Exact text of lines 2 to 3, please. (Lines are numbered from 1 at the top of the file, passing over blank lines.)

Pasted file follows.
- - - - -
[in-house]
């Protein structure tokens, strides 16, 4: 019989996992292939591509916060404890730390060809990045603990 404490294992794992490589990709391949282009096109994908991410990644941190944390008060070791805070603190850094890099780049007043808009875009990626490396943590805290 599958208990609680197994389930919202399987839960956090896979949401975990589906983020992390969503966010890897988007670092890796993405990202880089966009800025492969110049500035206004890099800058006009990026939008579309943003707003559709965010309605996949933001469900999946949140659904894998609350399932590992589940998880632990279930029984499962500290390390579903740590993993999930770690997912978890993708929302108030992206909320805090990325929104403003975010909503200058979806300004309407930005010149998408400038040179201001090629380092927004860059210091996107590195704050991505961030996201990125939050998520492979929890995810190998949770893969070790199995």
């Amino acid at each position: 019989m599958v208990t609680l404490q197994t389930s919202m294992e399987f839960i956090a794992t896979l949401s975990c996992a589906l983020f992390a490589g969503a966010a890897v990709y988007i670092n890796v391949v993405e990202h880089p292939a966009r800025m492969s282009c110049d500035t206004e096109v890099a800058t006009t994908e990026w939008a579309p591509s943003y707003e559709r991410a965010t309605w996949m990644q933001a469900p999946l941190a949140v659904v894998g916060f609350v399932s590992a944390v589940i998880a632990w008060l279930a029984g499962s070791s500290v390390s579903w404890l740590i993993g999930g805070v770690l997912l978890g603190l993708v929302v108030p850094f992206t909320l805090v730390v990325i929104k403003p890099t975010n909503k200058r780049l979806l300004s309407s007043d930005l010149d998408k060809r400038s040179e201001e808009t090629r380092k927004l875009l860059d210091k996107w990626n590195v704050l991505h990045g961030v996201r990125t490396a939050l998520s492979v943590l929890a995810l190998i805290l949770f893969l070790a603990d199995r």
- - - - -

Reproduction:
């Protein structure tokens, strides 16, 4: 019989996992292939591509916060404890730390060809990045603990 404490294992794992490589990709391949282009096109994908991410990644941190944390008060070791805070603190850094890099780049007043808009875009990626490396943590805290 599958208990609680197994389930919202399987839960956090896979949401975990589906983020992390969503966010890897988007670092890796993405990202880089966009800025492969110049500035206004890099800058006009990026939008579309943003707003559709965010309605996949933001469900999946949140659904894998609350399932590992589940998880632990279930029984499962500290390390579903740590993993999930770690997912978890993708929302108030992206909320805090990325929104403003975010909503200058979806300004309407930005010149998408400038040179201001090629380092927004860059210091996107590195704050991505961030996201990125939050998520492979929890995810190998949770893969070790199995």
């Amino acid at each position: 019989m599958v208990t609680l404490q197994t389930s919202m294992e399987f839960i956090a794992t896979l949401s975990c996992a589906l983020f992390a490589g969503a966010a890897v990709y988007i670092n890796v391949v993405e990202h880089p292939a966009r800025m492969s282009c110049d500035t206004e096109v890099a800058t006009t994908e990026w939008a579309p591509s943003y707003e559709r991410a965010t309605w996949m990644q933001a469900p999946l941190a949140v659904v894998g916060f609350v399932s590992a944390v589940i998880a632990w008060l279930a029984g499962s070791s500290v390390s579903w404890l740590i993993g999930g805070v770690l997912l978890g603190l993708v929302v108030p850094f992206t909320l805090v730390v990325i929104k403003p890099t975010n909503k200058r780049l979806l300004s309407s007043d930005l010149d998408k060809r400038s040179e201001e808009t090629r380092k927004l875009l860059d210091k996107w990626n590195v704050l991505h990045g961030v996201r990125t490396a939050l998520s492979v943590l929890a995810l190998i805290l949770f893969l070790a603990d199995r």